Suspicious site near Lebanon border 'warrants inspection'

As Israel fetes 2007 strike on Syria nuclear reactor, is Assad building another?

A US think tank revisits claims that the regime is constructing an underground facility, finding worrying questions but no real answers

Judah Ari Gross is The Times of Israel's religions and Diaspora affairs correspondent.

A site in western Syria suspected of housing a potential nuclear facility, captured on June 19, 2014. (Google Earth)
A site in western Syria suspected of housing a potential nuclear facility, captured on June 19, 2014. (Google Earth)

While Israel strutted after announcing to the world on Wednesday that it had destroyed Syria’s nascent al-Kibar nuclear reactor in 2007, a US-based think tank published a report the same day suggesting that there is another atomic facility that Jerusalem should be worrying about.

The paper, released by the Institute for Science and International Security, revisits a claim made in 2015 by the German daily Der Spiegel that Syrian dictator Bashar Assad was constructing another nuclear reactor, this one underground, near the city of Qusayr, along the Lebanese border.

The findings of the new report are inconclusive, but determine that the Syrian regime certainly built something in the ground under Qusayr and that some of the claims made by Der Spiegel are supported by publicly available evidence, namely satellite images and geological data.

Even if the underground site is not home to a reactor, it may be used to store leftover nuclear material from al-Kibar or is in some capacity connected to Syria’s chemical weapons or ballistic missile programs, according to the report.

There is not much to see of the site from satellite images: just five gray rectangular buildings in a valley between two hills and, further down the road, a guard shack.

“We’re always wondering if this is going to be the next site that Israel is going to strike,” David Albright, one of the paper’s authors and president of the institute, told The Times of Israel over the phone, shortly after its publication.

The Israeli military refused to comment on the report.

It’s partially a coincidence that the report came out on the same day Israel formally acknowledged that it bombed the Syrian reactor in Deir Ezzor in 2007, Albright said.

The Washington, DC-based think tank, which focuses on nuclear non-proliferation and related issues, started checking the claims made in Der Spiegel shortly after the report came out in 2015, but nothing much came of it. The authors returned to the topic a few months ago and were still working on it when the news broke early Wednesday morning.

By publishing now, ISIS (the think tank was founded well before the terrorist group) hoped to garner interest in the Qusayr facility and potentially get some of its remaining questions answered, Albright said.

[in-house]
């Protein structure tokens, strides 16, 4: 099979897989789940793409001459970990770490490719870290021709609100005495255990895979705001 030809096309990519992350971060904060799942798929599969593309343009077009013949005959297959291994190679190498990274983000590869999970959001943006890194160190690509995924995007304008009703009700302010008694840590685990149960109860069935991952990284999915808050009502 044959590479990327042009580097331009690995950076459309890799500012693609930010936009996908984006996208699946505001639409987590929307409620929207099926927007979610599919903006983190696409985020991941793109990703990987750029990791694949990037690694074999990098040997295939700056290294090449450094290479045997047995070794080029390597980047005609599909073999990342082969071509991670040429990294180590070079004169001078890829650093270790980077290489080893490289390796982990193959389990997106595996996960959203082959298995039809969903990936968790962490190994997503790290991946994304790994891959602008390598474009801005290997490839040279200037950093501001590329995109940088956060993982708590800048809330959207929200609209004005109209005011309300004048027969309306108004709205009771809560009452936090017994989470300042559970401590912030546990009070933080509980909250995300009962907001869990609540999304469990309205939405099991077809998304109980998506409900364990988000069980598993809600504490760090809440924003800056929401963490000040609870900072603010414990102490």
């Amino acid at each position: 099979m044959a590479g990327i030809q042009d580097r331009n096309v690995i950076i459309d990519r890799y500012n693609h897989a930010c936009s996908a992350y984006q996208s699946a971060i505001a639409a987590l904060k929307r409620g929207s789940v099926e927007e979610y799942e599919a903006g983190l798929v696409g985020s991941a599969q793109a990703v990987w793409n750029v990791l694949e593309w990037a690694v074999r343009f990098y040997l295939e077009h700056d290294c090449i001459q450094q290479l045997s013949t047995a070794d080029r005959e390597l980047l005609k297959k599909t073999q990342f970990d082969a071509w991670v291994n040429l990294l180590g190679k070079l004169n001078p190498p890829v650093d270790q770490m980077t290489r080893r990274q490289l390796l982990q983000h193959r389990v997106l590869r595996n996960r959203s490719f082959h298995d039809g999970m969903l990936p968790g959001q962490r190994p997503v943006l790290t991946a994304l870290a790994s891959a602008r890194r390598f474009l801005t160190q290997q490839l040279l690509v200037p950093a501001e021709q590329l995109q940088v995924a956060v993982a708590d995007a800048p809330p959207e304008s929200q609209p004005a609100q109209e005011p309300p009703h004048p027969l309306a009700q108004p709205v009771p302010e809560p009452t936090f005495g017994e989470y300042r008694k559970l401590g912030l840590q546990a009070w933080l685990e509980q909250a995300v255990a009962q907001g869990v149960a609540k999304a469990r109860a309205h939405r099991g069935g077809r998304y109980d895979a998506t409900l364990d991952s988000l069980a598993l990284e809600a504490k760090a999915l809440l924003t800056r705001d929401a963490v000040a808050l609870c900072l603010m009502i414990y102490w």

According to the institute, the construction of the site may have been effected with assistance from North Korea, which “is known to export its mining and excavation expertise to countries such as Syria,” as it did in the construction of the al-Kibar facility in the early 2000s.

The rubble of the Syrian al-Kibar nuclear reactor, which was destroyed by Israel, on September 6, 2007. (Israel Defense Forces)

One of the lingering concerns following Israel’s 2007 strike was that while the reactor may have been destroyed, many of the materials and pieces of equipment necessary for manufacturing a nuclear weapon remained unaccounted for, including “stockpiles of natural uranium, fuel fabrication capabilities, and even possibly plutonium separation capabilities,” according to the report.

Citing intelligence officials, Der Spiegel reported in 2015 that those remaining nuclear materials were being used to construct a subterranean nuclear reactor in Qusayr.

Wednesday’s report notes that building an underground reactor would be an exceedingly difficult feat, with significant technical challenges associated with it, but that it is “not impossible.”

Satellite images show that large amounts of limestone were excavated from the site and that efforts were made to conceal that fact.

The report also finds the site’s close proximity to an underground aquifer could provide the water necessary to cool a nuclear reactor, though that is not how such cooling is generally achieved. A satellite photo from 2012 showed a mobile drill rig, which would have been used to tap into the groundwater.

Using the existing aquifer would mean Syria could forgo aboveground cooling facilities.

“Such a strategy, while unusual, would be consistent with Syrian efforts to suppress observable signatures, such as Syria did at the al-Kibar reactor,” the authors wrote.

They also note that using groundwater to cool a nuclear reactor is not unprecedented, with an American facility in Alaska using such a setup.

“We believe that this site warrants inspection by the International Atomic Energy Agency,” wrote the report’s authors, who recognized that such an inspection might not be feasible until the end of the Syrian civil war.

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